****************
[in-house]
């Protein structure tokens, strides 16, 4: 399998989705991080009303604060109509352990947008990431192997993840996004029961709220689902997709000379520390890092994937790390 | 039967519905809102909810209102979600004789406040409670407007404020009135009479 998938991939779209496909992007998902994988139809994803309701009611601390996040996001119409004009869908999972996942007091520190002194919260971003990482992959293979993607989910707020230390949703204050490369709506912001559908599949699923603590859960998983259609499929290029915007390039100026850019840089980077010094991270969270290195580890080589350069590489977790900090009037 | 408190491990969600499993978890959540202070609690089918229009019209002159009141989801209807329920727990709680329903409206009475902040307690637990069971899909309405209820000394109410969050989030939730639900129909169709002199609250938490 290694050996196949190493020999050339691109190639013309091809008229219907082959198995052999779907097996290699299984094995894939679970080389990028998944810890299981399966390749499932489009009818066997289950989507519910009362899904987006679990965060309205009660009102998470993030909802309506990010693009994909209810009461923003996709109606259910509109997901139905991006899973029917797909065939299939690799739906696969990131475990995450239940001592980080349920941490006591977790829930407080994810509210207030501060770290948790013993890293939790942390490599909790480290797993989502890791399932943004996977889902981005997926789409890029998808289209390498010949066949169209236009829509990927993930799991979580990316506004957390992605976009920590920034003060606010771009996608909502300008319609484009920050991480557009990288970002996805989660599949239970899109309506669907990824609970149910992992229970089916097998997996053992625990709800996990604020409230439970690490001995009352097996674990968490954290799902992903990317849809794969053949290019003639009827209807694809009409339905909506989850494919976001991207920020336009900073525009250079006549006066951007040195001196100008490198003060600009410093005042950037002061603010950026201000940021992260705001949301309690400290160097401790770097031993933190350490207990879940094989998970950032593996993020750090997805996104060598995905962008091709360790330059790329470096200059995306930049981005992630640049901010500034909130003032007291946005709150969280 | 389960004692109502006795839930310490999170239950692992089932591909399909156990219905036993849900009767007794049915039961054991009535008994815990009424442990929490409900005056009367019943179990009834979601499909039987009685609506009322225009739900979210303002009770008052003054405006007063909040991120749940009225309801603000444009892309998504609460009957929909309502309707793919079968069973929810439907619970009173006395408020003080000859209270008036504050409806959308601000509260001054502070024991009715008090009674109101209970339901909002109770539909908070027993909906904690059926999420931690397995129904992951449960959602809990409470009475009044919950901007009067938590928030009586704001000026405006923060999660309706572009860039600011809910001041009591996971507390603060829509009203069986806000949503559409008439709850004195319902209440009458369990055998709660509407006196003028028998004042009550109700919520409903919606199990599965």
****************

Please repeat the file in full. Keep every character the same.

[in-house]
């Protein structure tokens, strides 16, 4: 399998989705991080009303604060109509352990947008990431192997993840996004029961709220689902997709000379520390890092994937790390 | 039967519905809102909810209102979600004789406040409670407007404020009135009479 998938991939779209496909992007998902994988139809994803309701009611601390996040996001119409004009869908999972996942007091520190002194919260971003990482992959293979993607989910707020230390949703204050490369709506912001559908599949699923603590859960998983259609499929290029915007390039100026850019840089980077010094991270969270290195580890080589350069590489977790900090009037 | 408190491990969600499993978890959540202070609690089918229009019209002159009141989801209807329920727990709680329903409206009475902040307690637990069971899909309405209820000394109410969050989030939730639900129909169709002199609250938490 290694050996196949190493020999050339691109190639013309091809008229219907082959198995052999779907097996290699299984094995894939679970080389990028998944810890299981399966390749499932489009009818066997289950989507519910009362899904987006679990965060309205009660009102998470993030909802309506990010693009994909209810009461923003996709109606259910509109997901139905991006899973029917797909065939299939690799739906696969990131475990995450239940001592980080349920941490006591977790829930407080994810509210207030501060770290948790013993890293939790942390490599909790480290797993989502890791399932943004996977889902981005997926789409890029998808289209390498010949066949169209236009829509990927993930799991979580990316506004957390992605976009920590920034003060606010771009996608909502300008319609484009920050991480557009990288970002996805989660599949239970899109309506669907990824609970149910992992229970089916097998997996053992625990709800996990604020409230439970690490001995009352097996674990968490954290799902992903990317849809794969053949290019003639009827209807694809009409339905909506989850494919976001991207920020336009900073525009250079006549006066951007040195001196100008490198003060600009410093005042950037002061603010950026201000940021992260705001949301309690400290160097401790770097031993933190350490207990879940094989998970950032593996993020750090997805996104060598995905962008091709360790330059790329470096200059995306930049981005992630640049901010500034909130003032007291946005709150969280 | 389960004692109502006795839930310490999170239950692992089932591909399909156990219905036993849900009767007794049915039961054991009535008994815990009424442990929490409900005056009367019943179990009834979601499909039987009685609506009322225009739900979210303002009770008052003054405006007063909040991120749940009225309801603000444009892309998504609460009957929909309502309707793919079968069973929810439907619970009173006395408020003080000859209270008036504050409806959308601000509260001054502070024991009715008090009674109101209970339901909002109770539909908070027993909906904690059926999420931690397995129904992951449960959602809990409470009475009044919950901007009067938590928030009586704001000026405006923060999660309706572009860039600011809910001041009591996971507390603060829509009203069986806000949503559409008439709850004195319902209440009458369990055998709660509407006196003028028998004042009550109700919520409903919606199990599965």